Given the strong demand for new issue paper and the arrival of spring redemption season, there was brisk activity in the municipal market on Thursday — but also growing credit concerns and a division among investors and credits, according to one New York trader at a large Wall Street firm.
“There is tons of money around and it keeps coming in,” the trader said. “On the good deals it’s going to work.”
He noted deals that have been cheapened on the long end are garnering strong attention.
“Absolute yields are low right now — so it’s ridiculous on the short end, but percentages are attractive compared to governments,” he said.
Meanwhile, he said there is a dichotomy among the investor community when it comes to new-issue product given the overall absolute rate environment — and the ongoing impacts and volatility from COVID-19.
“You have lost retail in the front end of the curve because they don’t like to buy fractionals,” he said, adding investors are willing to stay intermediate or go long — depending on deals being attractively priced.
Institutional investors and banks are buying along the curve — including the short end since they are flush with cash, he noted.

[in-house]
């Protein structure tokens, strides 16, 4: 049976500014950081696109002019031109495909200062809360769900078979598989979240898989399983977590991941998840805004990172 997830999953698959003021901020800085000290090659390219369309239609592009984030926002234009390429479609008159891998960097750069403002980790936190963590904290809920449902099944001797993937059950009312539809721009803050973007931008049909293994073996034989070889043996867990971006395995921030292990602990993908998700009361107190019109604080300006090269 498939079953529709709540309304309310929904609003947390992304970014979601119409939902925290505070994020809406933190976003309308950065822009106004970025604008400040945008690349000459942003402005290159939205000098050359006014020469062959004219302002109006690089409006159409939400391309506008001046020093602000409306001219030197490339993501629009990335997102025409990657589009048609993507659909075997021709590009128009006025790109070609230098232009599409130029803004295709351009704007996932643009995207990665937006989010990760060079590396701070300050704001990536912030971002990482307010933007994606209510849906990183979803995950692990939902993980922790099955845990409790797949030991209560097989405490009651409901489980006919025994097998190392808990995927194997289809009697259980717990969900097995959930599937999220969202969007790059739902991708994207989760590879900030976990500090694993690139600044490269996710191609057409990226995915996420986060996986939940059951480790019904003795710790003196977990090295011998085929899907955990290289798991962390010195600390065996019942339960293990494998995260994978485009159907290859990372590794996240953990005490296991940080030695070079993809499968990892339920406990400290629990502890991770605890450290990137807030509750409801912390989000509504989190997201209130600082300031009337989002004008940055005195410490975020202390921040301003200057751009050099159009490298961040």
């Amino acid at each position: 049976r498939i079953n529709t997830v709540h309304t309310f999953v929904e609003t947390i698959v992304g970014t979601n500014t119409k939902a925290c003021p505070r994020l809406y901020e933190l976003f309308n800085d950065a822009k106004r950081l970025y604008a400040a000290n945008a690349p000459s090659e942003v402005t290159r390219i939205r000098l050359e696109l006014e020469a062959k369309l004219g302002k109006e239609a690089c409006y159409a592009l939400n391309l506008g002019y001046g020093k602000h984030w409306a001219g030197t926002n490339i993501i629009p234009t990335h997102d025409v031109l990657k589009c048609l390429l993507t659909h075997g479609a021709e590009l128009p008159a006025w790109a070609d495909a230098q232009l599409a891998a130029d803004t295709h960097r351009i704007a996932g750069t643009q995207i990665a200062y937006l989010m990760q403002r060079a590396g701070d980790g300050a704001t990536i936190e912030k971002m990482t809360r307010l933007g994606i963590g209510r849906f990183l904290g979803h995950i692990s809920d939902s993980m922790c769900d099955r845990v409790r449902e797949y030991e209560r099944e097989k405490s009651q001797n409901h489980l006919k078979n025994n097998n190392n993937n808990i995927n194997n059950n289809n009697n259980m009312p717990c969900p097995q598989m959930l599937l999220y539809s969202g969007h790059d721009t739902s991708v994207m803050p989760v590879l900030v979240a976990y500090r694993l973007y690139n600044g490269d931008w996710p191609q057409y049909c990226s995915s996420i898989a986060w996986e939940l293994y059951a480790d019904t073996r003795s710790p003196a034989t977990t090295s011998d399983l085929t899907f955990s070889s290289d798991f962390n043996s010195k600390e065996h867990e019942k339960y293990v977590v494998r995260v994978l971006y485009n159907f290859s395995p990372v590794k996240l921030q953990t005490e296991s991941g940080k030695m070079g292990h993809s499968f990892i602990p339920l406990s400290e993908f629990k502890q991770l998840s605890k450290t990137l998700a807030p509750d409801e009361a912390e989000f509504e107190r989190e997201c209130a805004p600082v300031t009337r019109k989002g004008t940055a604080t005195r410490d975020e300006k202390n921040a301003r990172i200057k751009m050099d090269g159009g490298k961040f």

“Institutional and bank money is huge and it’s gobbling up new issues, but retail is hesitant,” especially when it comes to buying one-year paper at 0.35%, the trader said.
Despite the strong appetite for paper, however, credit concerns impacting the market as result of the COVID-19 crisis are giving some investors pause, he said.
The concerns surrounding credits, like colleges, airports, and other pandemic-impacted sectors, are contributing to investor behavior, according to the trader.
“Everyone is more conscious of credits — it’s a different ballgame now,” he said. “You really have to question some credits because there are a lot of states that are in tough shape.”
Government assistance is a positive factor, but still fully uncertain, he noted. “There are so many questions left up in the air right now.”
JPMorgan Securities priced the Washington Health Care Facilities Authority’s (A2/NR/A+/NR) $232.925 million of revenue bonds for the Seattle Cancer Care Alliance.
The deal was priced to yield from 0.98% with a 5% coupon in 2023 to 2.37% with a 5% coupon in 2040. A split 2045 term maturity was priced to yield 2.46% with a 5% coupon and 2.66% with a 4% coupon; a split 2050 maturity was priced to yield 2.51% with a 5% coupon and 2.73% with a 4% coupon; and a 2055 term was priced to yield 2.66% with a 5% coupon.
Wells Fargo priced Riverside County, Calif.’s (NR/SP1+/F1+/NR) $340 million of tax and revenue anticipation notes. The TRANs, which mature June 30, 2021, were priced to yield 0.28% with a 4% coupon.